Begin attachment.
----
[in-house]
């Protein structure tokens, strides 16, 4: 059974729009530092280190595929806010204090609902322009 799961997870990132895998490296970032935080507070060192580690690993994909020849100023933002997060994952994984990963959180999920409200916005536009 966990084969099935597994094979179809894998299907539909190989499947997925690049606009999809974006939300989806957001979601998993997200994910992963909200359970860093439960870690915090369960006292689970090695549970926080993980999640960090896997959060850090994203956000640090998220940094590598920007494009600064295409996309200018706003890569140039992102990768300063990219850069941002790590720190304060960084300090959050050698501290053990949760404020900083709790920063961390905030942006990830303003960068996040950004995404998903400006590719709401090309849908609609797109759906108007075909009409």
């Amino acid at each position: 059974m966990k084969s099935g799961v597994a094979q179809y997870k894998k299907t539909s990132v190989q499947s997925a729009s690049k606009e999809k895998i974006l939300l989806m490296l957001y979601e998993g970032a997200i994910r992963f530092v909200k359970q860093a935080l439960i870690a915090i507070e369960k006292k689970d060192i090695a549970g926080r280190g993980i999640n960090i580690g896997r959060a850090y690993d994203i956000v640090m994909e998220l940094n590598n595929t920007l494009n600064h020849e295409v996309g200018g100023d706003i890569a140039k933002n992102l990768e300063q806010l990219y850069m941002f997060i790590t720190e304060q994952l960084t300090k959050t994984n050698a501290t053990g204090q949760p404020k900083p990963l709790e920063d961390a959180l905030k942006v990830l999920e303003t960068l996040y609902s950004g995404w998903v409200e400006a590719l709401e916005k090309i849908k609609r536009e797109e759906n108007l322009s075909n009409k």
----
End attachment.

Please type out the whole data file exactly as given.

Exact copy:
[in-house]
């Protein structure tokens, strides 16, 4: 059974729009530092280190595929806010204090609902322009 799961997870990132895998490296970032935080507070060192580690690993994909020849100023933002997060994952994984990963959180999920409200916005536009 966990084969099935597994094979179809894998299907539909190989499947997925690049606009999809974006939300989806957001979601998993997200994910992963909200359970860093439960870690915090369960006292689970090695549970926080993980999640960090896997959060850090994203956000640090998220940094590598920007494009600064295409996309200018706003890569140039992102990768300063990219850069941002790590720190304060960084300090959050050698501290053990949760404020900083709790920063961390905030942006990830303003960068996040950004995404998903400006590719709401090309849908609609797109759906108007075909009409």
């Amino acid at each position: 059974m966990k084969s099935g799961v597994a094979q179809y997870k894998k299907t539909s990132v190989q499947s997925a729009s690049k606009e999809k895998i974006l939300l989806m490296l957001y979601e998993g970032a997200i994910r992963f530092v909200k359970q860093a935080l439960i870690a915090i507070e369960k006292k689970d060192i090695a549970g926080r280190g993980i999640n960090i580690g896997r959060a850090y690993d994203i956000v640090m994909e998220l940094n590598n595929t920007l494009n600064h020849e295409v996309g200018g100023d706003i890569a140039k933002n992102l990768e300063q806010l990219y850069m941002f997060i790590t720190e304060q994952l960084t300090k959050t994984n050698a501290t053990g204090q949760p404020k900083p990963l709790e920063d961390a959180l905030k942006v990830l999920e303003t960068l996040y609902s950004g995404w998903v409200e400006a590719l709401e916005k090309i849908k609609r536009e797109e759906n108007l322009s075909n009409k």